Thu | Sep 21, 2017

St Jago old girl Shakeba Foster is 2017 Rhodes Scholar

Published:Thursday | November 17, 2016 | 11:48 PM
Governor General Sir Patrick Allen looks on as 2017 Rhodes Scholar Shakeba Foster reads her Rhodes Scholarship certificate - Rudolph Brown

Jovan Johnson, Staff Reporter

"It's never been easy," she'll tell you, but when Shakeba Foster was announced this afternoon as the 2017 Jamaica Rhodes Scholar it was not hard to wrap herself in a 'surprise' date with destiny.

She is bound for the University of Oxford, the oldest university in the English-speaking world where she'll pursue a Master of Philosophy in economics.

"I am excited. I was a little bit surprised because initially I was doubtful about even applying for the scholarship. I am surprised but grateful," said 23-year-old economics lecturer at the University of the West Indies, Mona.

"Given the wealth of history of the scholarship, I would have never thought I would have everything the committee was looking for. More so, I went into a room with nine brilliant folks who were all vying for the scholarship and so I, you would imagine, would have been surprised when I heard my name called as the Rhodes Scholar for 2017."

She credited Professor David Tennant, head of the Department of Economics for pushing her to apply.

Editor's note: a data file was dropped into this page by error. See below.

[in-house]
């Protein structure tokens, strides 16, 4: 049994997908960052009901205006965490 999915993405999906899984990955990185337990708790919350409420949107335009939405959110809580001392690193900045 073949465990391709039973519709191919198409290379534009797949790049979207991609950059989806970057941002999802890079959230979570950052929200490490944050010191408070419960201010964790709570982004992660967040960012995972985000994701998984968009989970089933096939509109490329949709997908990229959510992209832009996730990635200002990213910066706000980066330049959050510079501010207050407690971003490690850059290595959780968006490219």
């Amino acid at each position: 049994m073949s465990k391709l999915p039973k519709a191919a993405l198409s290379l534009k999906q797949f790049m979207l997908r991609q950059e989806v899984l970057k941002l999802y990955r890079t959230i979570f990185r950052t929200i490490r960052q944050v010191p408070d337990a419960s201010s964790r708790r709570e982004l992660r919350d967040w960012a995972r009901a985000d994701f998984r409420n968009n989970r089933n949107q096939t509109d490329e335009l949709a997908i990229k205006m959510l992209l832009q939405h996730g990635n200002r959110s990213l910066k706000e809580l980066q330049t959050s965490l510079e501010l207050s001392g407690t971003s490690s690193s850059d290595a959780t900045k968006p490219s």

Of note, the 2016 winner, Sherona Forrester, was also from the department.

Foster graduated from the UWI last month with a Master of Science degree in economics, with distinction.

Two years before, she had earned a bachelor’s degree with first class honours.

The Riversdale, St Catherine native is a past student of Tulloch Primary, Tredegar Park All-Age and the Anglican-run St Jago High.

The former UWI leadership ambassador said the scholarship has added to her sense of responsibility to the country.

St Jago High principal Collette Feurtado-Pryce was elated. "This is just absolutely fantastic. St Jago is just one awesome dynamic institution." 

About the Rhodes Scholarship:
*The Rhodes Scholarship was established in 1902
*It is named after Cecil Rhodes, a British South African businessman.
*Rhodes has been accused of racism and paving the way for apartheid.
*Almost 8,000 scholars across the world have won the award.